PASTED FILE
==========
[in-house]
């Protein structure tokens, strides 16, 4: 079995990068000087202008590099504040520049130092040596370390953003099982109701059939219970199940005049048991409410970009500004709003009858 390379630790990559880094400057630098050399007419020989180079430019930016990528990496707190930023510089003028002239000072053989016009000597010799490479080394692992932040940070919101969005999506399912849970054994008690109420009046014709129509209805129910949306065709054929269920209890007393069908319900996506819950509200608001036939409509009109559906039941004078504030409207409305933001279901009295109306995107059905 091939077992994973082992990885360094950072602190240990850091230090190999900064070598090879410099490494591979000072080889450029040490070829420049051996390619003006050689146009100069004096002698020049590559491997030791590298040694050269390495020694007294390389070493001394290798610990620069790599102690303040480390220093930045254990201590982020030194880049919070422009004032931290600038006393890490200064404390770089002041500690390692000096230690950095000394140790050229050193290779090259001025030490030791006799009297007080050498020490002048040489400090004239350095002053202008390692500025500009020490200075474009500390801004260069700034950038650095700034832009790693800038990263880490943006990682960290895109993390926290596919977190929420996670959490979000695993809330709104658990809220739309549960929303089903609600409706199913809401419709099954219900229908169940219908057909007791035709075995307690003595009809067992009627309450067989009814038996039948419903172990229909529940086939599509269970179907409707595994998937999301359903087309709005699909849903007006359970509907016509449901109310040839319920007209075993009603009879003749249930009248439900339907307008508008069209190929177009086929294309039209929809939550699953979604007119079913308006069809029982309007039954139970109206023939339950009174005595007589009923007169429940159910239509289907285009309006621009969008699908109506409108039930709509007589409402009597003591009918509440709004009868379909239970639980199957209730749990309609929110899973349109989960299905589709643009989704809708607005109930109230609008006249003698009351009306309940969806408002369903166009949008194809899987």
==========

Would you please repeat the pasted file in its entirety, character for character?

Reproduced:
[in-house]
């Protein structure tokens, strides 16, 4: 079995990068000087202008590099504040520049130092040596370390953003099982109701059939219970199940005049048991409410970009500004709003009858 390379630790990559880094400057630098050399007419020989180079430019930016990528990496707190930023510089003028002239000072053989016009000597010799490479080394692992932040940070919101969005999506399912849970054994008690109420009046014709129509209805129910949306065709054929269920209890007393069908319900996506819950509200608001036939409509009109559906039941004078504030409207409305933001279901009295109306995107059905 091939077992994973082992990885360094950072602190240990850091230090190999900064070598090879410099490494591979000072080889450029040490070829420049051996390619003006050689146009100069004096002698020049590559491997030791590298040694050269390495020694007294390389070493001394290798610990620069790599102690303040480390220093930045254990201590982020030194880049919070422009004032931290600038006393890490200064404390770089002041500690390692000096230690950095000394140790050229050193290779090259001025030490030791006799009297007080050498020490002048040489400090004239350095002053202008390692500025500009020490200075474009500390801004260069700034950038650095700034832009790693800038990263880490943006990682960290895109993390926290596919977190929420996670959490979000695993809330709104658990809220739309549960929303089903609600409706199913809401419709099954219900229908169940219908057909007791035709075995307690003595009809067992009627309450067989009814038996039948419903172990229909529940086939599509269970179907409707595994998937999301359903087309709005699909849903007006359970509907016509449901109310040839319920007209075993009603009879003749249930009248439900339907307008508008069209190929177009086929294309039209929809939550699953979604007119079913308006069809029982309007039954139970109206023939339950009174005595007589009923007169429940159910239509289907285009309006621009969008699908109506409108039930709509007589409402009597003591009918509440709004009868379909239970639980199957209730749990309609929110899973349109989960299905589709643009989704809708607005109930109230609008006249003698009351009306309940969806408002369903166009949008194809899987």